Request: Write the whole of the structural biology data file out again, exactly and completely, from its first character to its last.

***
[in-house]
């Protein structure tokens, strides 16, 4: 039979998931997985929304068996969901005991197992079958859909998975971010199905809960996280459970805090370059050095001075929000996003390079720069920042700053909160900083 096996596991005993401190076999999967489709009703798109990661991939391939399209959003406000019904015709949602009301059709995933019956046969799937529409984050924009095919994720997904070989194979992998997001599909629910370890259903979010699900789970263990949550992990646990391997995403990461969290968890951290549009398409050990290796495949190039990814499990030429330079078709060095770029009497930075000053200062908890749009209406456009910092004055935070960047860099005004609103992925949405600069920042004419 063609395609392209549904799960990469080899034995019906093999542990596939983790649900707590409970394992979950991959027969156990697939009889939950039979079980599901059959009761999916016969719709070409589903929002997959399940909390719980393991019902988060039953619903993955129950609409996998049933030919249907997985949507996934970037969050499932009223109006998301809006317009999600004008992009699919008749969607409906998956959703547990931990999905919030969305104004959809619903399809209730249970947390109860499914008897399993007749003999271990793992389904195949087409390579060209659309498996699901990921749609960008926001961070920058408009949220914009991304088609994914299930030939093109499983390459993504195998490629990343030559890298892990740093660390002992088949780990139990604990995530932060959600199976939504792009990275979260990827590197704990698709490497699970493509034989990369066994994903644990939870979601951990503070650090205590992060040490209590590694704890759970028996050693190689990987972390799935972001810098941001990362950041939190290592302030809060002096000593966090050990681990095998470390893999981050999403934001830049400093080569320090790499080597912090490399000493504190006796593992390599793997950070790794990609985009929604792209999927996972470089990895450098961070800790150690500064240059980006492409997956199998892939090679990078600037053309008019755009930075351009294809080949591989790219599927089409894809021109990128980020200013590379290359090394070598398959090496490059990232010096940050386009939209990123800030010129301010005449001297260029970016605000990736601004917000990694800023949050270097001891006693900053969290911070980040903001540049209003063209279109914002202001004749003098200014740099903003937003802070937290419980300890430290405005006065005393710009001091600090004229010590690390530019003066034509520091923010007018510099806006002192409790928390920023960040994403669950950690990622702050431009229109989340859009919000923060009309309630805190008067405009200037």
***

[in-house]
């Protein structure tokens, strides 16, 4: 039979998931997985929304068996969901005991197992079958859909998975971010199905809960996280459970805090370059050095001075929000996003390079720069920042700053909160900083 096996596991005993401190076999999967489709009703798109990661991939391939399209959003406000019904015709949602009301059709995933019956046969799937529409984050924009095919994720997904070989194979992998997001599909629910370890259903979010699900789970263990949550992990646990391997995403990461969290968890951290549009398409050990290796495949190039990814499990030429330079078709060095770029009497930075000053200062908890749009209406456009910092004055935070960047860099005004609103992925949405600069920042004419 063609395609392209549904799960990469080899034995019906093999542990596939983790649900707590409970394992979950991959027969156990697939009889939950039979079980599901059959009761999916016969719709070409589903929002997959399940909390719980393991019902988060039953619903993955129950609409996998049933030919249907997985949507996934970037969050499932009223109006998301809006317009999600004008992009699919008749969607409906998956959703547990931990999905919030969305104004959809619903399809209730249970947390109860499914008897399993007749003999271990793992389904195949087409390579060209659309498996699901990921749609960008926001961070920058408009949220914009991304088609994914299930030939093109499983390459993504195998490629990343030559890298892990740093660390002992088949780990139990604990995530932060959600199976939504792009990275979260990827590197704990698709490497699970493509034989990369066994994903644990939870979601951990503070650090205590992060040490209590590694704890759970028996050693190689990987972390799935972001810098941001990362950041939190290592302030809060002096000593966090050990681990095998470390893999981050999403934001830049400093080569320090790499080597912090490399000493504190006796593992390599793997950070790794990609985009929604792209999927996972470089990895450098961070800790150690500064240059980006492409997956199998892939090679990078600037053309008019755009930075351009294809080949591989790219599927089409894809021109990128980020200013590379290359090394070598398959090496490059990232010096940050386009939209990123800030010129301010005449001297260029970016605000990736601004917000990694800023949050270097001891006693900053969290911070980040903001540049209003063209279109914002202001004749003098200014740099903003937003802070937290419980300890430290405005006065005393710009001091600090004229010590690390530019003066034509520091923010007018510099806006002192409790928390920023960040994403669950950690990622702050431009229109989340859009919000923060009309309630805190008067405009200037």